Organic Articles: Where Next For The Marketing of Organic and Fair Trade Food ??

Where Next For The Marketing of Organic and Fair Trade Food ??

Simon Wright
O&F Consulting

On February 19th Blackwell published The Handbook of Organic and Fair Trade Marketing, a book I have edited with my friend Diane McCrea. We started work on the book almost two years ago, but the book seems more relevant now than when we started. The aim of the book is to document the extraordinary success story that is organic and Fairtrade. As Sainsbury’s Group Chief Executive Justin King says in the Foreword “No other sectors within the UK food and drink industry are growing at the rates of organic and fair trade, and no other sectors are experiencing such fundamental shifts in customer buying patterns and attitudes. Organic and fair trade are leaving their niche status behind.” We illustrated just how this shift has been achieved by commissioning industry experts to write about their own experience, including case histories on Clipper, Yeo Valley, Green & Black’s, Abel & Cole, Duchy Originals and Sainsbury’s SO organic . For more information on the Handbook please visit www.blackwellpublishing.com/food)

The Handbook also makes some suggestions as to what might happen next. In his chapter on global markets Amarjit Sahota points out that consumer demand for organic and fair trade products is currently concentrated in North America and Europe which together comprise about 97% of global revenues, the other 3% being generated mainly from Japan and Australia. Amarjit ascribes this imbalance to two factors: the prevalence of a substantial middle class and education about the benefits of buying organic and fair trade. As countries such as China and India continue to develop there is no reason why they should not become substantial consumers of the organic and fair trade products they currently export to North America and Europe.

The final chapter by John Bowes and David Croft considers the fascinating question of how organic and fair trade could crossover and converge. They see considerable challenges to both sectors as consumer awareness grows. With regard to corporate behaviour “consumers and the media will ultimately demand much more than token ethics. Their expectations will search out and demand a much more holistic commitment to corporate and social responsibility. The problem for both the Fairtrade Foundation and the Soil Association is that their current schemes cannot match that expectation. The nature and requirement of the current certification and monitoring procedures will limit the extension and growth of the potential for fair trade. The singular focus on the organic ‘gold standard’ will ensure that the Soil Association will remain an important, rather than a major, influence on UK agriculture”

No book that takes two years to produce can claim to be totally up-to-date, and the Handbook is no exception. The issue that the book underplays is the rapid rise of concerns about climate change amongst increasing numbers of citizens in the UK and elsewhere. The pace of change in these sectors hit home to me at the January Soil Association Cardiff conference, The day before the Conference proper the Soil Association Standards Board (of which I am a member) had met and discussed what to do about air freight. There have been mutterings for some time that the Soil Association should refuse to certify any organic food that travels by air. A preliminary briefing paper presented to Standards Board revealed the complexity of the issue. Do we want to discriminate against entirely worthwhile enterprises such as Blue Skies, who employ over 1000 people in Ghana and produce organic cut pineapple ? Because they avoid the use of Modified Atmosphere Packaging the only way that Blue Skies can get their products to the UK market in time is via air freight. And what about the importer of organic salads who is let down by their regular suppliers and faces the choice of bringing in a small amount of product by air or losing his supermarket listing when he is unable to supply ? How does avoiding air freight and losing his precious shelf-space help the organic farmers who supply him? And at a time when the demand for fair trade products is at an all time high should we be making life more difficult for growers in the South who have joint organic and fair trade certified products travelling in the cargo holds of passenger aircraft which would be flying anyway ?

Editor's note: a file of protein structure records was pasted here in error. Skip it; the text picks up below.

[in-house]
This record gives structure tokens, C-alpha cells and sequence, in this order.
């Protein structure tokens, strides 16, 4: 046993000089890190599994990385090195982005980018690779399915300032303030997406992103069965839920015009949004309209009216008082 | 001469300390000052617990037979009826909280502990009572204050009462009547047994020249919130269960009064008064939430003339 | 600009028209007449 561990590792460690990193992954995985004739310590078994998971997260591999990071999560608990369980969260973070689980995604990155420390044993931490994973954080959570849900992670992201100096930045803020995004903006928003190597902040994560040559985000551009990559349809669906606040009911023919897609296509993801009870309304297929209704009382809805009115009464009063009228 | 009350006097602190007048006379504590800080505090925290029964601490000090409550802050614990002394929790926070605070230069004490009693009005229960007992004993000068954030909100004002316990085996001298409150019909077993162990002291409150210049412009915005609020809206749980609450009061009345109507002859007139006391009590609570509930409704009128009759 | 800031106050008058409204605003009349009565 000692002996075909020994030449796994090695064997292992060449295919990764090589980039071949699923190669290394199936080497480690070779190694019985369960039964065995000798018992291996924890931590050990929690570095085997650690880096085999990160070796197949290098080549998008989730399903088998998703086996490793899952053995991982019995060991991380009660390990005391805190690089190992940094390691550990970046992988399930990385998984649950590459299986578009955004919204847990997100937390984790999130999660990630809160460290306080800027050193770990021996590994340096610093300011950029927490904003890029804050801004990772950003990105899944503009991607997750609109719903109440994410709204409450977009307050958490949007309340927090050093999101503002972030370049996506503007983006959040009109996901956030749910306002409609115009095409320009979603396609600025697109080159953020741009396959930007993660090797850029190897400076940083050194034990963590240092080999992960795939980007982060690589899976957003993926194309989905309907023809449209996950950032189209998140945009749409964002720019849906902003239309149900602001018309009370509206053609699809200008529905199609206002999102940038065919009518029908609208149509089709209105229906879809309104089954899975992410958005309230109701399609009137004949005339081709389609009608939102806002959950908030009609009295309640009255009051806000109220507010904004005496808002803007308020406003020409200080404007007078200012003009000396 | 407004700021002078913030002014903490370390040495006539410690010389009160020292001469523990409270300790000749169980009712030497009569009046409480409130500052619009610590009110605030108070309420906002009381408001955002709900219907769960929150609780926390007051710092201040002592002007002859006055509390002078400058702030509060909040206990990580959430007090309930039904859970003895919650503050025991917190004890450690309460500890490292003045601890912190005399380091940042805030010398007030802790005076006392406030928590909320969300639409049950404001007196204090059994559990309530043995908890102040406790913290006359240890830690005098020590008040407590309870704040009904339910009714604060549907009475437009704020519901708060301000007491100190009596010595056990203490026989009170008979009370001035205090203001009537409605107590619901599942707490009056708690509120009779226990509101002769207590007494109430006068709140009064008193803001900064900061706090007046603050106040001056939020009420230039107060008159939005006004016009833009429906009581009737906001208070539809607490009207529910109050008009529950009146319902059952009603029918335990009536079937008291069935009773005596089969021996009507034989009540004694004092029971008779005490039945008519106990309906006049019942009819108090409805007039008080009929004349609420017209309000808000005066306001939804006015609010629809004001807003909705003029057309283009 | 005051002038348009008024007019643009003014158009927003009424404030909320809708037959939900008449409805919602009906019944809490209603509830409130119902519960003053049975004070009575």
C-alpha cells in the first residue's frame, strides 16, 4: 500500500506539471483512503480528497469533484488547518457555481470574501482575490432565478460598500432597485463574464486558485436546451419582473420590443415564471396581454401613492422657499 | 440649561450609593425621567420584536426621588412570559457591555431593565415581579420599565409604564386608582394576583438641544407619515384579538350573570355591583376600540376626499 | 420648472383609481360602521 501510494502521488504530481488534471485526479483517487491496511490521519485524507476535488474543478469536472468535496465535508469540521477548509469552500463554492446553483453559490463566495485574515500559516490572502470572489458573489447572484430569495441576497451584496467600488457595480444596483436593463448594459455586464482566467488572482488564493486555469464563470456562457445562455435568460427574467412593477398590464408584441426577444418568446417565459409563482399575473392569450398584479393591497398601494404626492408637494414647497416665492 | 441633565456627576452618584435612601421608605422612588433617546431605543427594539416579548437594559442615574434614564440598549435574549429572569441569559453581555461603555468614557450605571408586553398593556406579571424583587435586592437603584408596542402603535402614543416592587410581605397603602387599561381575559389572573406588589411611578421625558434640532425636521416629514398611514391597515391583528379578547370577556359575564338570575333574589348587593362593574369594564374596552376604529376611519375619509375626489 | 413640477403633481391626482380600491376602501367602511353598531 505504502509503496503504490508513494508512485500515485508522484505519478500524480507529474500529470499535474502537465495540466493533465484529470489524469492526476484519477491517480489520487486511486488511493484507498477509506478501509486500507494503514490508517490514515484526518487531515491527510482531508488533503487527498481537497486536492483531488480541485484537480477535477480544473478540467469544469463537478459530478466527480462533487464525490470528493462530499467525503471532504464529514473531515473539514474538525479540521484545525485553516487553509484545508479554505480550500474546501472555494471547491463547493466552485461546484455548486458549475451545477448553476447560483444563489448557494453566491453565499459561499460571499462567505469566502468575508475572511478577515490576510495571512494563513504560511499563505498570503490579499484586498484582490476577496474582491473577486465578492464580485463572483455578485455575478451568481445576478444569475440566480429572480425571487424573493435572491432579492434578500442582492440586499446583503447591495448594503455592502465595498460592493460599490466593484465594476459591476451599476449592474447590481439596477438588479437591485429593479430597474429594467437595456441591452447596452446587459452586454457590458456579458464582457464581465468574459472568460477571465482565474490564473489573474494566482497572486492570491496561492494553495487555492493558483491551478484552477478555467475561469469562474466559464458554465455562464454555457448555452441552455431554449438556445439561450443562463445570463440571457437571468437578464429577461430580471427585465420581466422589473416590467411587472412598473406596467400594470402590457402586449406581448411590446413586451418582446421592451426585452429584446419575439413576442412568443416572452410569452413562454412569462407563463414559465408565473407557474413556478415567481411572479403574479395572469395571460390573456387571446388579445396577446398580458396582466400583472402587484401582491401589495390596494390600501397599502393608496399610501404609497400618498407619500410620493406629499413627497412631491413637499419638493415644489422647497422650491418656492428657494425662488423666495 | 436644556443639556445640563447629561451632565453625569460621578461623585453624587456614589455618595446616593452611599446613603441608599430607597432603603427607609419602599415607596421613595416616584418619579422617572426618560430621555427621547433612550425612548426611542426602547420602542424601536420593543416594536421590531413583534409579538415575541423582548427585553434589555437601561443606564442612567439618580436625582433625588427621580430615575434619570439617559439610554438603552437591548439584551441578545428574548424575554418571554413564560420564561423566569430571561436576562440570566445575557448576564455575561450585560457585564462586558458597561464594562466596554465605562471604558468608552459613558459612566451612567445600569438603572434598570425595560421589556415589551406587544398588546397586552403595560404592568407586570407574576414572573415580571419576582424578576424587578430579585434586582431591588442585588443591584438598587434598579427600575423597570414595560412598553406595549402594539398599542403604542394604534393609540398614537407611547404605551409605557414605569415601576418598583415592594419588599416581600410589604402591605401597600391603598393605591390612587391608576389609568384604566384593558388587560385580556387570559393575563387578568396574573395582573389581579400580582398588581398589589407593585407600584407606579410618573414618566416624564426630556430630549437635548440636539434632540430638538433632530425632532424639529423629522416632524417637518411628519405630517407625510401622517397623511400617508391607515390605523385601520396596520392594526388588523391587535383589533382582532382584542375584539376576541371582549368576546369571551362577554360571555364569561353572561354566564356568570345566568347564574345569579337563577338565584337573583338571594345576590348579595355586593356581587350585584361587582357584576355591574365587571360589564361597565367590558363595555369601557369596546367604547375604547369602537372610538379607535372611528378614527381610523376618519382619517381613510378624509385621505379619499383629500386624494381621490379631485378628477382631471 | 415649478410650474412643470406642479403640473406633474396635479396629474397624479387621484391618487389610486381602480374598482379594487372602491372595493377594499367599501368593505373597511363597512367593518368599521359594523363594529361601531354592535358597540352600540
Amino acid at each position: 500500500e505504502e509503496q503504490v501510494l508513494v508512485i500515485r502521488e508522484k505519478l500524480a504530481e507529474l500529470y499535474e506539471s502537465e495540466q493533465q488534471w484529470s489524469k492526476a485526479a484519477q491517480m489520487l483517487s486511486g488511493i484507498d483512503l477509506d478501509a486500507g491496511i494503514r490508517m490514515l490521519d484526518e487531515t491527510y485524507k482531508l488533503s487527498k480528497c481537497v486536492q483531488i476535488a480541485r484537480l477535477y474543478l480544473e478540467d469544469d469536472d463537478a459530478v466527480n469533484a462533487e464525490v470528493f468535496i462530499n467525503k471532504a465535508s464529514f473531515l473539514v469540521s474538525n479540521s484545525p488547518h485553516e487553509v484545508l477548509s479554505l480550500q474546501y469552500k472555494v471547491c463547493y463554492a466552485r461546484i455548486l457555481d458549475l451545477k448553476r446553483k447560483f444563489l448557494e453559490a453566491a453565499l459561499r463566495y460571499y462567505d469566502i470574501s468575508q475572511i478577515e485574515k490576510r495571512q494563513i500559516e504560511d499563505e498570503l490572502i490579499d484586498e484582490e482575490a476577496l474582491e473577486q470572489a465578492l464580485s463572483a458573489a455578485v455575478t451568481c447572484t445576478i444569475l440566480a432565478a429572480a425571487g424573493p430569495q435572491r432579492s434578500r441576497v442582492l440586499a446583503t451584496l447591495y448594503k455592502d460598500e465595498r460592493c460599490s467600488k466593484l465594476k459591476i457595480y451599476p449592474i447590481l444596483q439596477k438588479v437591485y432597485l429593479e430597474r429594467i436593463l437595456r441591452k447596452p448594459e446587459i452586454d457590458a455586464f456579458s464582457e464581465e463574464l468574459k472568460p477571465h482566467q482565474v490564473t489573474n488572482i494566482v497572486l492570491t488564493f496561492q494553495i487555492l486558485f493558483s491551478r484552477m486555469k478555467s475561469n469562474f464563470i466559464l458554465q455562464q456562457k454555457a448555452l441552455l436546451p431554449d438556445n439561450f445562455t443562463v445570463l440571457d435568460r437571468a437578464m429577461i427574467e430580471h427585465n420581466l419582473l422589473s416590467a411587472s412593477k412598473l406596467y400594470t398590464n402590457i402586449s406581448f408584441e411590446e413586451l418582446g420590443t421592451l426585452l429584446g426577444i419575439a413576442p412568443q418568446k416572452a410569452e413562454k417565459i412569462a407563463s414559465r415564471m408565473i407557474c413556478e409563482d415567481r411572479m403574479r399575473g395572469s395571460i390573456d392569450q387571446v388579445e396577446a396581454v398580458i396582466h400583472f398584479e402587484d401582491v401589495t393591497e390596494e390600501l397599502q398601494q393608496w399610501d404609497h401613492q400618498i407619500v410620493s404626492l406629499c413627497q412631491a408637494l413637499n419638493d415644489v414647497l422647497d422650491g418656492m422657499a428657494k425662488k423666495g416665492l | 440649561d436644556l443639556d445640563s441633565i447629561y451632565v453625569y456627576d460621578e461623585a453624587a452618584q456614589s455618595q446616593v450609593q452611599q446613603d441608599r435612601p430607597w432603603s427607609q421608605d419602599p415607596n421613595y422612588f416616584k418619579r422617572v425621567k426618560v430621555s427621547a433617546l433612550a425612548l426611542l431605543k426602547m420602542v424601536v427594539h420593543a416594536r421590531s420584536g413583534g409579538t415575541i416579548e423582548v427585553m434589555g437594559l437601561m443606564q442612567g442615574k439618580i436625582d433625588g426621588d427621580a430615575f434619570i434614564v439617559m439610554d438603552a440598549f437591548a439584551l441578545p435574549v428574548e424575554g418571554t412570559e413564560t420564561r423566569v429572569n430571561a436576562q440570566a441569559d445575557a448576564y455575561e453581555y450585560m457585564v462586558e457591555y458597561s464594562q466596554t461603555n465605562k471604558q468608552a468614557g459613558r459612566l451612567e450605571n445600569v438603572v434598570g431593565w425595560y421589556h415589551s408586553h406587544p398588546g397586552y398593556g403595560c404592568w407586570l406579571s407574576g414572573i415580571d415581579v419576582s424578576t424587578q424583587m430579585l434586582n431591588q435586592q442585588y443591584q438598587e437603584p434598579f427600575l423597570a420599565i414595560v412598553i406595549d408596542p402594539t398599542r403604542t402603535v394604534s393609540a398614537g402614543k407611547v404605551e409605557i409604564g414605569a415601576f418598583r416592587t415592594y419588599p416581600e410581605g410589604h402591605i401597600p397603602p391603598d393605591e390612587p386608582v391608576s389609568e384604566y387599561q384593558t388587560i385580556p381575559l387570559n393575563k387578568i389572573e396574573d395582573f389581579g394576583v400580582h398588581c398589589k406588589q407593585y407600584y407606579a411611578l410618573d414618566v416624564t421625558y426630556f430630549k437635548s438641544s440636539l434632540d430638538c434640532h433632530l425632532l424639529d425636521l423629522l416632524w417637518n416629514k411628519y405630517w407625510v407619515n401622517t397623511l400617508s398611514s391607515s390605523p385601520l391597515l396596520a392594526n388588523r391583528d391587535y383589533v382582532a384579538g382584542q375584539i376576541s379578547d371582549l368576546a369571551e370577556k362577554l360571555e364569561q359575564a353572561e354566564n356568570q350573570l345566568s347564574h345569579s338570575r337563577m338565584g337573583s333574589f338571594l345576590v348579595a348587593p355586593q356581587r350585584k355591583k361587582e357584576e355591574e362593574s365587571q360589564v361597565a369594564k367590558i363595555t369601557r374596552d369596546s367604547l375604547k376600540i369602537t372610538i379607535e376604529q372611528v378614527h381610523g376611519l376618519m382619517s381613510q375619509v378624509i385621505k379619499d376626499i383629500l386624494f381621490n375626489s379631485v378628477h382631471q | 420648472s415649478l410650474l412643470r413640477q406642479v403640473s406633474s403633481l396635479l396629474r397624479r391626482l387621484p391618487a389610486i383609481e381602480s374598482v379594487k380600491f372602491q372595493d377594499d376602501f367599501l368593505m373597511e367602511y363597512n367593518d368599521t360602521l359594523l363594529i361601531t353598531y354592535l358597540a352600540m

These are complicated issues to which there is no one simple solution. And yet we realise that we must do something as public concern over air freight is growing rapidly. The decision we took and announced in Cardiff was a one year review during which time the Soil Association will produce a Green Paper on the options that exist. Even this decision proved intensely newsworthy and was covered by the BBC, Channel 4 and virtually all major newspapers. Some journalists tried to play the story into “Soil Association bans air freight” but that is not the case (although it makes for a better headline). I do not know where we will get to in a year but I hope that an outright ban will not be necessary – my personal view is that we should be informing citizens via product labels saying ‘imported by sea/air/truck’ and allowing them to make their own decisions. One supermarket told me that the last time they mentioned air freight on their labels it was to promote it as a good thing because products arrived quicker and fresher !

Over the next year there will be much consultation with key stakeholders and you can get involved in this process. Come along to the organic seminars at Natural Products Europe, listen to the arguments and make your views known. The Soil Association are committed to being a transparent and responsive organisation so the more debate we can stimulate in these areas the better. I look forward to seeing you there !